Aussie man baffled by 'balls of goo' oozing from tree: 'Never seen this before'

It's a common sight with the native Illawarra Flame Tree and often happens after rain.

A man was baffled after noticing something strange "oozing" from a tree while visiting a town in NSW last week, and while the first thought might be regular tree sap for some, this was certainly something different.

"Could someone tell me what is happening here?" the perplexed man said on social media, sharing a video he'd taken in Taree. "All of these slimy balls of goo are all over the ground and oozing from the trunk of this flame tree."

The video shows a slimy mess on the ground at the base of the Illawarra Flame Tree — a native tree famous for its bright red bell-shaped flowers. But as the man pans up with his camera he reveals the almost-transparent blobs that are attached to the tree trunk too. "I have never seen this before," he admitted.

Pile of goo on the grass at the base of an Illawarra flame tree.
A man was baffled after discovering a slimy goo 'oozing' from a tree in Taree, NSW. Source: Facebook

Tree goo explained by expert

Turns out there's a simple explanation and it's a pretty normal sight after stints of rain, Brett Summerell, Chief Botanist with the Australian Institute of Botanical Science revealed.

"I have seen this before in Illawarra Flame trees and related species," he told Yahoo News Australia. The native trees can be found along the east coast of Australia.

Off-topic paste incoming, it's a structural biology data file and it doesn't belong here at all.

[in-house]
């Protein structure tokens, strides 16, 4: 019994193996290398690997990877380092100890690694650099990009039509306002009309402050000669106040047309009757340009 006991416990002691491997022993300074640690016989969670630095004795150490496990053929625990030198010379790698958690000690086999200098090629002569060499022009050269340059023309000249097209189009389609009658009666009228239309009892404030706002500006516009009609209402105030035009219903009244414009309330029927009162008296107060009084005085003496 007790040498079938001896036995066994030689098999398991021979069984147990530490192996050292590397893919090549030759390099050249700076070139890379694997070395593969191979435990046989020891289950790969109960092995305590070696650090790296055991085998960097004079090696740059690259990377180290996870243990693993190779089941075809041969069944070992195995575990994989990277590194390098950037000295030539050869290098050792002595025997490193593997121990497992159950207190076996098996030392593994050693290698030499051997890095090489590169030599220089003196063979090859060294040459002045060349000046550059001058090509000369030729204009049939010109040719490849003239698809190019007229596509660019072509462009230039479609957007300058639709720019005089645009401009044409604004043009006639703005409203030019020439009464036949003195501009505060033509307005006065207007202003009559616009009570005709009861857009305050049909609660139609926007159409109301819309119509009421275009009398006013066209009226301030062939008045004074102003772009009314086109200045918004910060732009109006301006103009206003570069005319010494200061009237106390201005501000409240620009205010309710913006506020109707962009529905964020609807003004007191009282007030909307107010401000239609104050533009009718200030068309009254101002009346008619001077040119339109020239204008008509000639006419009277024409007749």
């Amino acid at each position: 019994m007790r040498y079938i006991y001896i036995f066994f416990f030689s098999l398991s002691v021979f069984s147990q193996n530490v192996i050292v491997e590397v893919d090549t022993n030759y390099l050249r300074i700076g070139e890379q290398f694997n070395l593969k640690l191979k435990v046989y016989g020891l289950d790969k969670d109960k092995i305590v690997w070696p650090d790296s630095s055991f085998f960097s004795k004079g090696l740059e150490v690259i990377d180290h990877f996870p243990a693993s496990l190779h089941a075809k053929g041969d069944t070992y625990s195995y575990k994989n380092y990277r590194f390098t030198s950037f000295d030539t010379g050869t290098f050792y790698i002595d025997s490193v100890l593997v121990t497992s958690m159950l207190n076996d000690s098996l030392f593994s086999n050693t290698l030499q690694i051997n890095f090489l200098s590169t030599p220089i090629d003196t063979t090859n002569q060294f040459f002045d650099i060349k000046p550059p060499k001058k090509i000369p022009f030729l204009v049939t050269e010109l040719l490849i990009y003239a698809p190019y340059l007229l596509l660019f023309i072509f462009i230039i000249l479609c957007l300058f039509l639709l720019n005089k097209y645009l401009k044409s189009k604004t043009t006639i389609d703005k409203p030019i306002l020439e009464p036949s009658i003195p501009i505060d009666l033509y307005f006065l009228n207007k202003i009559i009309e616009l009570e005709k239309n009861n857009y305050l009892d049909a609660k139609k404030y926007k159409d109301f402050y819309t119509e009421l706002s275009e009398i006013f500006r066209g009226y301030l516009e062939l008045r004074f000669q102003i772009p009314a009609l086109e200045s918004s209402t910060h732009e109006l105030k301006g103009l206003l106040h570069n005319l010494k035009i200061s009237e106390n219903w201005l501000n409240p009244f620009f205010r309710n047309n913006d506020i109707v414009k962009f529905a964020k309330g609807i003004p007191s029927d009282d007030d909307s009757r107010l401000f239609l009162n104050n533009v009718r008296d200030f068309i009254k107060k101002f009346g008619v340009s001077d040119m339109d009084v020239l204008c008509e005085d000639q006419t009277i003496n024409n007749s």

"They excrete the goo from the seed pods, growing points and through any cracks or fissures in the stem and branches," he continued. "The trees appear to do this as a way of coping with very wet soils and protracted wet weather conditions."

"It does not appear to harm the tree and is not harmful to humans or other animals," he added. "As far as I know no one knows what the gel is composed of."

The Australian native tree often drops the slimy substance after heavy rainfall. Source: Getty/Reddit
The Australian native tree often drops the slimy substance after heavy rainfall. Source: Getty/Reddit

Sydney woman stumped by 'jellyfish' in front yard

The discovery stumped others on Facebook who agreed it looked odd as suggestions came rolling in. "It's a type of sap I think", one suggested in the comments. "Too much water," said another.

The same thing happened to a Sydney woman last year who was baffled after discovering what she thought were jellyfish in her front yard, despite living some 1km away from the closest body of water. Turns out, the Illawarra Flame tree in her garden was to blame.

Love Australia's weird and wonderful environment? Get our new newsletter showcasing the week’s best stories.